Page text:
SC sheriff guilty of misconduct, faces up to 1 year in jail
COLUMBIA, S.C. (AP) — A South Carolina sheriff faces up to a year in prison and will lose his job after a jury found him guilty Thursday of misconduct in office.
A Greenville jury deliberated more than four hours before splitting its verdicts, finding suspended Greenville County Sheriff Will Lewis guilty of misconduct that involves corruption or fraud, but not guilty of misconduct that involves not doing a public job properly.
The jury’s verdict came back after 10:30 p.m., so Circuit Judge G. Thomas Cooper delayed Lewis’ sentencing until Friday. Cooper wanted to keep Lewis in jail overnight since he faces up to a year in jail, but defense lawyer Rauch Wise promised Lewis would return to court. The conviction also requires Lewis to be removed from office.
“Mr. Lewis, if you aren’t here tomorrow all hell is going to rain down on you,” the judge said.
Lewis is the ninth sheriff in South Carolina to be convicted of crimes while in office in the past decade. The convicted sheriffs’ crimes have ranged from using inmates for personal work to running a scheme to create fake police reports to help fix credit problems to protecting drug dealers. Two other sheriffs are awaiting trials.
Lewis testified in his own defense in the four-day trial, saying he did not plan to have sex with his young female assistant at an out-of-town budget conference, but one thing led to another after they went out for drinks and ended up in her hotel room.
Prosecutors disagree. They said Lewis used his power to set up the encounter, first by hiring the woman at an inflated salary and then by setting up the trip and making excuses to get her alone.
No sexual assault charges have been filed against Lewis. The assistant, Savanah Nabors, was paid nearly $100,000 from a state insurance fund in May to settle a sexual harassment lawsuit against Lewis, Greenville County and the sheriff’s office.
In his testimony, the sheriff insisted several times that while his behavior was stupid, a violation of sheriff’s office policy and perhaps even the kind of conduct for which he would fire an employee, it was not a crime. He said sex with the assistant was consensual; Nabors said it was not and wrote in a public blog about waking up to find him on top of her.
Prosecutors said Lewis, 43, hired the then-22-year-old Nabors to be his personal assistant after his 2016 election, paying her $62,000 a year in an agency where the starting salary for a deputy is around $30,000, to persuade her to have sex with him.
Lewis offered Nabors perks such as her own taxpayer-funded vehicle and parking space, and let her into crime scenes, despite her having no police training, prosecutors said.
South Carolina has a broad misconduct law that allows prosecutors to pursue charges against any public officials who don’t do their jobs properly. The prosecutors in Lewis’ case said the sheriff misused county money to hire an unqualified person for an unnecessary position and that he used his power as sheriff to make Nabors fear for her job if she didn’t do what he wanted.
Nabors had previously gone public with the details of what she called an unwanted sexual encounter with Lewis in 2017 in a Charlotte, North Carolina, hotel. She wrote in a blog that she woke up after drinks and the sheriff was on top of her and having sex.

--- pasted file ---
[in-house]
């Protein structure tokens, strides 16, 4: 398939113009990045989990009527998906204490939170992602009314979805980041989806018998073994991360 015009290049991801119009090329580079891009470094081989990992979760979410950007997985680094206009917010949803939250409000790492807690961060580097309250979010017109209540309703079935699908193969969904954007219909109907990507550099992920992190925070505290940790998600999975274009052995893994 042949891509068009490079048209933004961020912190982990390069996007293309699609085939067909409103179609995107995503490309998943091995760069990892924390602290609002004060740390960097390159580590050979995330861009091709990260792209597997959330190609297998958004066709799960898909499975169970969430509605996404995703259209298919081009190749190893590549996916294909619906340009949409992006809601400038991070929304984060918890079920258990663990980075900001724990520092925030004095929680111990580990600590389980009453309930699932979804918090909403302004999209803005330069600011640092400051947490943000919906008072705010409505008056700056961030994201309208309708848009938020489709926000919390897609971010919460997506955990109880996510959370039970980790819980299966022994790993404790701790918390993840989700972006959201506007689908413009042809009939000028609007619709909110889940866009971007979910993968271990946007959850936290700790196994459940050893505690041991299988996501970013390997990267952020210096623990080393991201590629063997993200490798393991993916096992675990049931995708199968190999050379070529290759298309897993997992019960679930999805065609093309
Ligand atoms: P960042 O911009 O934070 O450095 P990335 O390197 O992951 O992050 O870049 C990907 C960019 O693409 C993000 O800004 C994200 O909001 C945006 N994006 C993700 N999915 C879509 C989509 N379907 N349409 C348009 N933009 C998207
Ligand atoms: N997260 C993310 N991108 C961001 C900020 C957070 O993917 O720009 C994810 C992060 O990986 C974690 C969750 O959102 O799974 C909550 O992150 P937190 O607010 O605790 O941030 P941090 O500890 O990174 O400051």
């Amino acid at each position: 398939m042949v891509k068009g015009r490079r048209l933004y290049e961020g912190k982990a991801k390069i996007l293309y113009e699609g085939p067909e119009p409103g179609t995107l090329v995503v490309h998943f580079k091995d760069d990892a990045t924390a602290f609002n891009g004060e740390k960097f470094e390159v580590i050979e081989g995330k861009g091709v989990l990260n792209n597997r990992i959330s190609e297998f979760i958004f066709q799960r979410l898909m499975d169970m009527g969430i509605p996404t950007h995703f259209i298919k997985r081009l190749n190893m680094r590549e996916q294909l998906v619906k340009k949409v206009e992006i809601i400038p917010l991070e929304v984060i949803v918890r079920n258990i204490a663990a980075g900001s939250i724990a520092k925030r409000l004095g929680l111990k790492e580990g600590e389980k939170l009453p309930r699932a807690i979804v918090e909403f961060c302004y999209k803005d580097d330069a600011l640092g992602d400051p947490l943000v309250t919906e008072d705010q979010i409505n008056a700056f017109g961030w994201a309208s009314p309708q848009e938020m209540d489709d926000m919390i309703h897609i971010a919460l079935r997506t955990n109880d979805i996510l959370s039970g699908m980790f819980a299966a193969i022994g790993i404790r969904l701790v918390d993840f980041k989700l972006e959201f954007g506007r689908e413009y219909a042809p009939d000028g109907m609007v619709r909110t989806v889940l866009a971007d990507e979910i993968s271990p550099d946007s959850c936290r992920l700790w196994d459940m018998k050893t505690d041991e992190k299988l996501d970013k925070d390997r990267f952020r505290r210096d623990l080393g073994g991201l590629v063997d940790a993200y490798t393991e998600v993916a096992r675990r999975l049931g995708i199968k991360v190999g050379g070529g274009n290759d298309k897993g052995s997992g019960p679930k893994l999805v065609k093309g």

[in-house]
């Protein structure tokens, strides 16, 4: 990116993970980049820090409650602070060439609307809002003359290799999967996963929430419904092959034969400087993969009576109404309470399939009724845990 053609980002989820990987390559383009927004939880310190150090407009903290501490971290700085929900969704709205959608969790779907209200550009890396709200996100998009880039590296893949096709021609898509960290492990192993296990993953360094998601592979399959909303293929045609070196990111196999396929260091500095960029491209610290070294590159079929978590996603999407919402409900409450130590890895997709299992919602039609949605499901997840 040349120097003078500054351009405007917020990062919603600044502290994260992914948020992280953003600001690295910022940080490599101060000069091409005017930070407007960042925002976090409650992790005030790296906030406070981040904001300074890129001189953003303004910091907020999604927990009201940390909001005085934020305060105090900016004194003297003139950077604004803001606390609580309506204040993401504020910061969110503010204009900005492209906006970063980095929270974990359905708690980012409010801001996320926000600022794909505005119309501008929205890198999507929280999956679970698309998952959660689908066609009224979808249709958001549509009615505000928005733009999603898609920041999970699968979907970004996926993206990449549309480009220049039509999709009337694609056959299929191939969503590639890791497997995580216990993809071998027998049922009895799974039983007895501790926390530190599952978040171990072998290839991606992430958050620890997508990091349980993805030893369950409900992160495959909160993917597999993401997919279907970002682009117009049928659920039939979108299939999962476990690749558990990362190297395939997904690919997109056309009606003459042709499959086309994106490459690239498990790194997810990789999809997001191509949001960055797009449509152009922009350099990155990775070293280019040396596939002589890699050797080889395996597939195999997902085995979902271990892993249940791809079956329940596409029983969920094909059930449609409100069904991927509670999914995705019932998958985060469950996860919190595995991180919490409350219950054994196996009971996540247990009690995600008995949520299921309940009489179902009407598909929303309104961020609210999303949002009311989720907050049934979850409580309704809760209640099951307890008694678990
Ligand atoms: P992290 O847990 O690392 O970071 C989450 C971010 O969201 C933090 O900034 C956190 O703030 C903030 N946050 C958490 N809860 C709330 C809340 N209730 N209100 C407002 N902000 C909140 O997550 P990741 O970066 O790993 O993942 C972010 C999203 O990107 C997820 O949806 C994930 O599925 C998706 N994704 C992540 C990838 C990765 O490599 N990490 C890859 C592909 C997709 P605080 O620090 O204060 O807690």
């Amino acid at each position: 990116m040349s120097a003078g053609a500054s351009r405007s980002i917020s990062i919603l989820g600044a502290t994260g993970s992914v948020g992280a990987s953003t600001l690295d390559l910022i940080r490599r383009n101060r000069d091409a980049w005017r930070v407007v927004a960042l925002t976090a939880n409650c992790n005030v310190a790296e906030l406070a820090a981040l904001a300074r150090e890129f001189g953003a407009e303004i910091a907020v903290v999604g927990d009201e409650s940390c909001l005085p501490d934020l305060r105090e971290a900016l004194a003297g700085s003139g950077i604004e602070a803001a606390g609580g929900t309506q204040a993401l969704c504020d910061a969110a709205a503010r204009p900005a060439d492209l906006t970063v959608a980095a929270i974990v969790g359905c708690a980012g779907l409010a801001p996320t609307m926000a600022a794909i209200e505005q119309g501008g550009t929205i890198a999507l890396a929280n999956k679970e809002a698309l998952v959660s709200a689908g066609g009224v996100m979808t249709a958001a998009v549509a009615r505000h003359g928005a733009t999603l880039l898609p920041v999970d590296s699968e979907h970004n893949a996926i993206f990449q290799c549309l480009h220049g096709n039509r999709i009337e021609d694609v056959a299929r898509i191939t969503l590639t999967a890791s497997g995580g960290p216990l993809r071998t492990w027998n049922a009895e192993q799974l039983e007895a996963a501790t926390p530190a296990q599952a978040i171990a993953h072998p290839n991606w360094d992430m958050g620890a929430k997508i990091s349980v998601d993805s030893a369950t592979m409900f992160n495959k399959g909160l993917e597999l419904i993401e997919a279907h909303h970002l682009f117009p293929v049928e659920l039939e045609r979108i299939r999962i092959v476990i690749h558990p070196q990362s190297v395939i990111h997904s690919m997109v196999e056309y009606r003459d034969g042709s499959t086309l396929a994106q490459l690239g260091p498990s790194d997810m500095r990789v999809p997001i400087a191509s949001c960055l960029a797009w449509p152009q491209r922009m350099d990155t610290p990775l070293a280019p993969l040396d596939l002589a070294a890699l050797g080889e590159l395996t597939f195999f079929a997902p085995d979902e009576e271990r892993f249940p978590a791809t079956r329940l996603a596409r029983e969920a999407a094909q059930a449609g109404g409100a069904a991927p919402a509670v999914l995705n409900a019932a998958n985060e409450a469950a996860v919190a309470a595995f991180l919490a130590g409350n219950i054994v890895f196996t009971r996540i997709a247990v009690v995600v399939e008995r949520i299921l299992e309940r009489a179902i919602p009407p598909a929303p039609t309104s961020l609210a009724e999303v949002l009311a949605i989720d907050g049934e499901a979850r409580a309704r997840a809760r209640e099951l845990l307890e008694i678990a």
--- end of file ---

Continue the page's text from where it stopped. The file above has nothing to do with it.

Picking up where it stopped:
Solicitor Kevin Brackett ended his closing argument Thursday by holding up a sheriff’s badge he pulled from his pocket.
“Nobody hates a dirty cop more than a good one, because dirty cops like Will Lewis disgrace this badge,” Brackett said as he asked jurors to hold Lewis accountable for abusing his power.
Wise, the defense lawyer, said it was unlikely that Nabors was intimidated given that she continued working for Lewis for months after their encounter. He added that having an affair is not illegal, even on a work trip.
“He had a one-night encounter with a subordinate in a hotel room that was paid for by the county. That is not a crime,” Wise said. “That is a moral failing.”
Lewis’ cross-examination Thursday was often testy, with the suspended sheriff vaguely answering yes-or-no questions and saying he was unable to recall events such as whether he went to Nabors’ room the night after they had sex to apologize. She said he did — and then made another unwanted sexual advance.
“You’re avoiding all the questions because you know if you answer the questions correctly you look guilty, because you are guilty, right?” prosecutor Willy Thompson asked.
Lewis turned and looked directly at the jury.
“Unfortunately, I’m afraid that I’m not answering the questions the way that he wants to hear them answered, and that’s the problem,” he said.
Lewis testified that the sex with Nabors was spontaneous and started with her suddenly kissing him after he poured drinks in her hotel room.
Thompson alleged that Lewis planned the encounter carefully beforehand by pushing to have a budget retreat with county officials at an out-of-town hotel instead of in Greenville County; by bringing Nabors to the meetings even though she took no notes and hadn’t been involved in drafting his new spending plans; and by making sure that a bottle of whiskey was in Nabors’ bag so he could go to her room late at night.
“You set up everything perfectly so you would have the opportunity,” Thompson asked Lewis.
“Things fell into line,” Lewis responded. “That was absolutely not a setup for anything.”
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